Combining weaker-than-expected producer prices with better-than-expected bank earnings has so far been a winning combination, but it remains to be seen whether the former can be maintained, or if inflation indeed will rear its ugly head in the future, a view that I share.
Dumping and jumping played out in different arenas. The US Dollar continued to dump, which Gold took advantage of by jumping 0.75% and again approaching its $1,800 level. Even gently rising bond yields could not take the starch out of gold’s rebound, with the ever-worsening inflationary background lending support to the precious metal.
I’ll be out tomorrow but will post the weekly StatSheet by 6:30 pm PST.
Positive earnings reports kept bullish momentum alive, with major companies showing strong report cards, which helped alleviate fears that Covid cases and rising costs might undermine corporate profit margins. So far, this has not happened.
It was “go time” right after the opening bell, and the major indexes followed the path of least resistance, which was up, with all three of them closing solidly in the green. The S&P 500 reclaimed its closely watched 4,500 level without hesitation or skipping a beat, and it is now positioned less than 1% from its all-time high.
Economically speaking, we learned that US Housing Starts and Building Permits plummeted in September, which was preceded by a surprise gain in August. The correction was worse than expected with Building Permits sinking 7.7% MoM vs. an expected drop of 2.4%. Housing Starts tumbled 1.6% vs. no expected change.
It remains to be seen, if this is an indication of an upcoming broad economic slowdown, because the Atlanta Fed came out today saying the economy teeters on the verge of contraction. Translated, it means growth is falling and inflation is soaring thereby bringing dreaded “S” word, as in Stagflation, back to the front burner.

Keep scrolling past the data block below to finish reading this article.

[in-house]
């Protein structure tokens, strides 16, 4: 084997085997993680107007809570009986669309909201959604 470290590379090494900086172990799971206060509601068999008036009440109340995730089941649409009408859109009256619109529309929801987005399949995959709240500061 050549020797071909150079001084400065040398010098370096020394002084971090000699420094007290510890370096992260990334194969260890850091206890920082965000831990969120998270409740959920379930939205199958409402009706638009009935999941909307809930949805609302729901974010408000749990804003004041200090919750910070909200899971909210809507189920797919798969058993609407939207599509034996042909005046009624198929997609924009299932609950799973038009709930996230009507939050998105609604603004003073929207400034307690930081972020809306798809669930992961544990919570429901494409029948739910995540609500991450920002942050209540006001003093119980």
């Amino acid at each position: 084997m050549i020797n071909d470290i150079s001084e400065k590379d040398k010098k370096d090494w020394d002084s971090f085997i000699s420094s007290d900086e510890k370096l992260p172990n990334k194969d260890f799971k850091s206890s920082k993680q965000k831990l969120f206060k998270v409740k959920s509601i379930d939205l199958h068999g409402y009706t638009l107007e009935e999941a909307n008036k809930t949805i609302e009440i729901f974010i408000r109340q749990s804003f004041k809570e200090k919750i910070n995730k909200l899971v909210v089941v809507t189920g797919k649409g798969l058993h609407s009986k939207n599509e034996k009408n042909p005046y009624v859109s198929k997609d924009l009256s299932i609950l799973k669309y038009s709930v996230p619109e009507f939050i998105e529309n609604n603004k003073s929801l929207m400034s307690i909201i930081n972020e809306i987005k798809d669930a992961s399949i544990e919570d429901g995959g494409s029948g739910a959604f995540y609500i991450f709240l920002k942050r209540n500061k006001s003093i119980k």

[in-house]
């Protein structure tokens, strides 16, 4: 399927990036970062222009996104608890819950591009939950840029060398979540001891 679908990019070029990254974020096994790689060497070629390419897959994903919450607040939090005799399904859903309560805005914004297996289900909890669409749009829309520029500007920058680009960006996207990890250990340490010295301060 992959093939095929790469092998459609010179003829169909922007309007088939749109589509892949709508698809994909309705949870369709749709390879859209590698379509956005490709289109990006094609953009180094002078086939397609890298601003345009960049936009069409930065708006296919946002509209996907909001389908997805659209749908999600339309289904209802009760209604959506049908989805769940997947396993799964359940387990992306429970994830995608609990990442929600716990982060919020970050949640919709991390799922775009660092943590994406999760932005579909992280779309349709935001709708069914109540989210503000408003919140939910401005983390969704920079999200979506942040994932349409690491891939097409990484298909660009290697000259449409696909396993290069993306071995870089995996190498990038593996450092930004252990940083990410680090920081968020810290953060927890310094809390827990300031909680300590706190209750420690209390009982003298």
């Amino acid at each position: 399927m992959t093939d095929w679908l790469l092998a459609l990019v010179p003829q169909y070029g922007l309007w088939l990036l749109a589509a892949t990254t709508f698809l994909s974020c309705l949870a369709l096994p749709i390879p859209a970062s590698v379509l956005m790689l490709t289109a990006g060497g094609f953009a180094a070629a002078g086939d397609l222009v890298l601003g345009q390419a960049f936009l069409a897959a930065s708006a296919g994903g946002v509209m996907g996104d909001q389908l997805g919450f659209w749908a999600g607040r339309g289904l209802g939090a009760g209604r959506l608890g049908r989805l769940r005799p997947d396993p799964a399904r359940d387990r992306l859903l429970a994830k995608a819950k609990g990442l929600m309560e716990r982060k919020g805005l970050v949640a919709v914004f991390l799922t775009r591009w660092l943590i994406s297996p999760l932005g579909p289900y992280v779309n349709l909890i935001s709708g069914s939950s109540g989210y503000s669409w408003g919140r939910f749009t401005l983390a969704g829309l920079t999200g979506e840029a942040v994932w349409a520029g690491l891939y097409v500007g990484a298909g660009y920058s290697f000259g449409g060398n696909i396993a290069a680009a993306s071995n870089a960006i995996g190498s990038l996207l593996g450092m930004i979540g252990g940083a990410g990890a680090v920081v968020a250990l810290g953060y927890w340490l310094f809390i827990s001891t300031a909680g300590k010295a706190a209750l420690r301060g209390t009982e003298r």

In its latest GDPNow forecast published moments ago, the Atlanta Fed slashed its estimate for real GDP growth in the third quarter of 2021 to just 0.5%, down from 1.2% on October 15, from 6% about two months ago, and down from 14% back in May.
However, looking at market behavior you would not notice any underlying issues, because those concerns are simply overlooked when inconvenient.
The US Dollar slipped and broke October support to the downside. Bond yields climbed again with the 10-year closing at 1.638%. Gold managed to hang tight and gained slightly, but it was not enough to get over its $1,800 glass ceiling.
Looking at the comparison chart to 1987, it looks like we may have reached a moment of truth with ZeroHedge quipping “Happy 34th Black Monday Anniversary.”
Friday’s ramp-a-thon did not carry through into this morning’s opening, as the major indexes dipped into the red. However, that move was quickly reversed, as equities recovered to close in the green led by the Nasdaq, which registered its fourth consecutive day of gains. The laggard was the Dow, which ended up hugging its unchanged line.
Market support came from optimism of a continuing strong earnings season from major companies such as Netflix, IBM, Verizon, and Tesla. As FactSet reports, 41 of the S&P 500 components have reported Q3 results with 80% of them exceeding EPS expectations.
However, not all news was encouraging with China’s meager 4.9% annual GDP growth for Q3 vs. expectations of 5.2% creating disappointment. Then we learned that US Industrial Production declined in September due to supply constraints. Not helping matters either were spiking bond yields with the 10-year at one point reaching the 1.62% level before easing into the close.
None of these events pulled the markets down, and it seemed that the “feel good” sentiment from last week’s lift-a-thon was still firmly engrained in traders’ minds.
The US Dollar rode the rollercoaster and ended the session about unchanged, while Gold was stuck in a sideways pattern and went nowhere.
Given last week’s strong Friday finish, which easily could have resulted in a Monday sell-off, today’s market action was positive, a condition which may carry on, should the next set of quarterly report cards be in line with recent ones.